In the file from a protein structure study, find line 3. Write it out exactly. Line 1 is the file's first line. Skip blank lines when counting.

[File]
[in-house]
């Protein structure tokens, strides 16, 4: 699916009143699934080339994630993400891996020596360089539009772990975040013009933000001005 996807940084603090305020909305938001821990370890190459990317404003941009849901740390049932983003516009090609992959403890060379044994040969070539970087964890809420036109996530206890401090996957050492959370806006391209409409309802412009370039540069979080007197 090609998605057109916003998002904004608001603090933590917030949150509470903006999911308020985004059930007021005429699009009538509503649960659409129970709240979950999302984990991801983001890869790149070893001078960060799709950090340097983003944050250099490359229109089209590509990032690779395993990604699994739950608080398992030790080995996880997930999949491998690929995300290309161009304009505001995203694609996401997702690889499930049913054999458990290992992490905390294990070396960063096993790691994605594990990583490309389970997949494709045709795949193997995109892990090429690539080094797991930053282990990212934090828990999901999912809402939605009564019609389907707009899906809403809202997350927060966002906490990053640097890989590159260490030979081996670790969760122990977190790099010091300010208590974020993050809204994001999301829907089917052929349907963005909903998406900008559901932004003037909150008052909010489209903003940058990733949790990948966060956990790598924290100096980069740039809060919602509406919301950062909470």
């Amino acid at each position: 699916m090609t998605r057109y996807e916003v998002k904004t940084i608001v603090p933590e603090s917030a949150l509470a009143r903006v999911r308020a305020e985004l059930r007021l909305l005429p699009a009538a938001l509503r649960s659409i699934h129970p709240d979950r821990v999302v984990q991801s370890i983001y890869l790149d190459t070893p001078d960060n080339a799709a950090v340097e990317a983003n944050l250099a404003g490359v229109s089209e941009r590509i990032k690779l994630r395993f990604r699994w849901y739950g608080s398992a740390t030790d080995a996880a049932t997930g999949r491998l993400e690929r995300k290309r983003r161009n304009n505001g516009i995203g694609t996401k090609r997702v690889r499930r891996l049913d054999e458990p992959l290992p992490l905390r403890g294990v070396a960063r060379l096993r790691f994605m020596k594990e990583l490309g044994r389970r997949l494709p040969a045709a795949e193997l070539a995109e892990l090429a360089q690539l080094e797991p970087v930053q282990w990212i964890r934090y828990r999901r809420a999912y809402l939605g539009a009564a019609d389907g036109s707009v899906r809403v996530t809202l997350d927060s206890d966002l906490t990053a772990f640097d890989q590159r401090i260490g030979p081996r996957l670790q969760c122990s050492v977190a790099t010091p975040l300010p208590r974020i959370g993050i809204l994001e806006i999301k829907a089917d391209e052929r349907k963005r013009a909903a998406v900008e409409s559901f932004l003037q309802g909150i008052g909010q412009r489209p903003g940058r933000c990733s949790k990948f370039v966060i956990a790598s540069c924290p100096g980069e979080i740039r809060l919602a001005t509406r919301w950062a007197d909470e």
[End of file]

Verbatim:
């Amino acid at each position: 699916m090609t998605r057109y996807e916003v998002k904004t940084i608001v603090p933590e603090s917030a949150l509470a009143r903006v999911r308020a305020e985004l059930r007021l909305l005429p699009a009538a938001l509503r649960s659409i699934h129970p709240d979950r821990v999302v984990q991801s370890i983001y890869l790149d190459t070893p001078d960060n080339a799709a950090v340097e990317a983003n944050l250099a404003g490359v229109s089209e941009r590509i990032k690779l994630r395993f990604r699994w849901y739950g608080s398992a740390t030790d080995a996880a049932t997930g999949r491998l993400e690929r995300k290309r983003r161009n304009n505001g516009i995203g694609t996401k090609r997702v690889r499930r891996l049913d054999e458990p992959l290992p992490l905390r403890g294990v070396a960063r060379l096993r790691f994605m020596k594990e990583l490309g044994r389970r997949l494709p040969a045709a795949e193997l070539a995109e892990l090429a360089q690539l080094e797991p970087v930053q282990w990212i964890r934090y828990r999901r809420a999912y809402l939605g539009a009564a019609d389907g036109s707009v899906r809403v996530t809202l997350d927060s206890d966002l906490t990053a772990f640097d890989q590159r401090i260490g030979p081996r996957l670790q969760c122990s050492v977190a790099t010091p975040l300010p208590r974020i959370g993050i809204l994001e806006i999301k829907a089917d391209e052929r349907k963005r013009a909903a998406v900008e409409s559901f932004l003037q309802g909150i008052g909010q412009r489209p903003g940058r933000c990733s949790k990948f370039v966060i956990a790598s540069c924290p100096g980069e979080i740039r809060l919602a001005t509406r919301w950062a007197d909470e």